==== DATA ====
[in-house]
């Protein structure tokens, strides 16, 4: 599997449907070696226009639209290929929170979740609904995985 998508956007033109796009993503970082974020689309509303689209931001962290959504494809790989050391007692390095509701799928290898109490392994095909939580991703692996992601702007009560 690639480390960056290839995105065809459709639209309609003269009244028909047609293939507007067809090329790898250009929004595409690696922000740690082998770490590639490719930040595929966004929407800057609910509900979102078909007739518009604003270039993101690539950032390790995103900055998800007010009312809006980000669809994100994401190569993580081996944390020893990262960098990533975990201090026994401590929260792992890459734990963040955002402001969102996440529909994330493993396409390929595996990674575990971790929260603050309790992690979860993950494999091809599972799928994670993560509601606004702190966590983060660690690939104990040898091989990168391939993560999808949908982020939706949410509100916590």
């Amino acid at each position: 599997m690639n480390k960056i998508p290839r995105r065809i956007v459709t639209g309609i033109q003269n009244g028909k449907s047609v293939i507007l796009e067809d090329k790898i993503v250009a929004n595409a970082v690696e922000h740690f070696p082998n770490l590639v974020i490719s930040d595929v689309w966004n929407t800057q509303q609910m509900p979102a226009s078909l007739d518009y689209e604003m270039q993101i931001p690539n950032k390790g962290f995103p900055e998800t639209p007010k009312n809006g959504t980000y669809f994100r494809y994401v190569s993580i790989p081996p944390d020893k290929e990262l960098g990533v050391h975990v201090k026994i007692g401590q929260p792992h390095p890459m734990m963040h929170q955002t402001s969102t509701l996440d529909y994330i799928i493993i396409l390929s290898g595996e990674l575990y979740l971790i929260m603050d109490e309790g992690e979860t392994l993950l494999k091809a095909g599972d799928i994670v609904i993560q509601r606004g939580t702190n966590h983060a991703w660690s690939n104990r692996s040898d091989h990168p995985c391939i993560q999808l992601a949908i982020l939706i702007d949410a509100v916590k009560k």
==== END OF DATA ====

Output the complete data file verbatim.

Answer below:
[in-house]
């Protein structure tokens, strides 16, 4: 599997449907070696226009639209290929929170979740609904995985 998508956007033109796009993503970082974020689309509303689209931001962290959504494809790989050391007692390095509701799928290898109490392994095909939580991703692996992601702007009560 690639480390960056290839995105065809459709639209309609003269009244028909047609293939507007067809090329790898250009929004595409690696922000740690082998770490590639490719930040595929966004929407800057609910509900979102078909007739518009604003270039993101690539950032390790995103900055998800007010009312809006980000669809994100994401190569993580081996944390020893990262960098990533975990201090026994401590929260792992890459734990963040955002402001969102996440529909994330493993396409390929595996990674575990971790929260603050309790992690979860993950494999091809599972799928994670993560509601606004702190966590983060660690690939104990040898091989990168391939993560999808949908982020939706949410509100916590």
């Amino acid at each position: 599997m690639n480390k960056i998508p290839r995105r065809i956007v459709t639209g309609i033109q003269n009244g028909k449907s047609v293939i507007l796009e067809d090329k790898i993503v250009a929004n595409a970082v690696e922000h740690f070696p082998n770490l590639v974020i490719s930040d595929v689309w966004n929407t800057q509303q609910m509900p979102a226009s078909l007739d518009y689209e604003m270039q993101i931001p690539n950032k390790g962290f995103p900055e998800t639209p007010k009312n809006g959504t980000y669809f994100r494809y994401v190569s993580i790989p081996p944390d020893k290929e990262l960098g990533v050391h975990v201090k026994i007692g401590q929260p792992h390095p890459m734990m963040h929170q955002t402001s969102t509701l996440d529909y994330i799928i493993i396409l390929s290898g595996e990674l575990y979740l971790i929260m603050d109490e309790g992690e979860t392994l993950l494999k091809a095909g599972d799928i994670v609904i993560q509601r606004g939580t702190n966590h983060a991703w660690s690939n104990r692996s040898d091989h990168p995985c391939i993560q999808l992601a949908i982020l939706i702007d949410a509100v916590k009560k």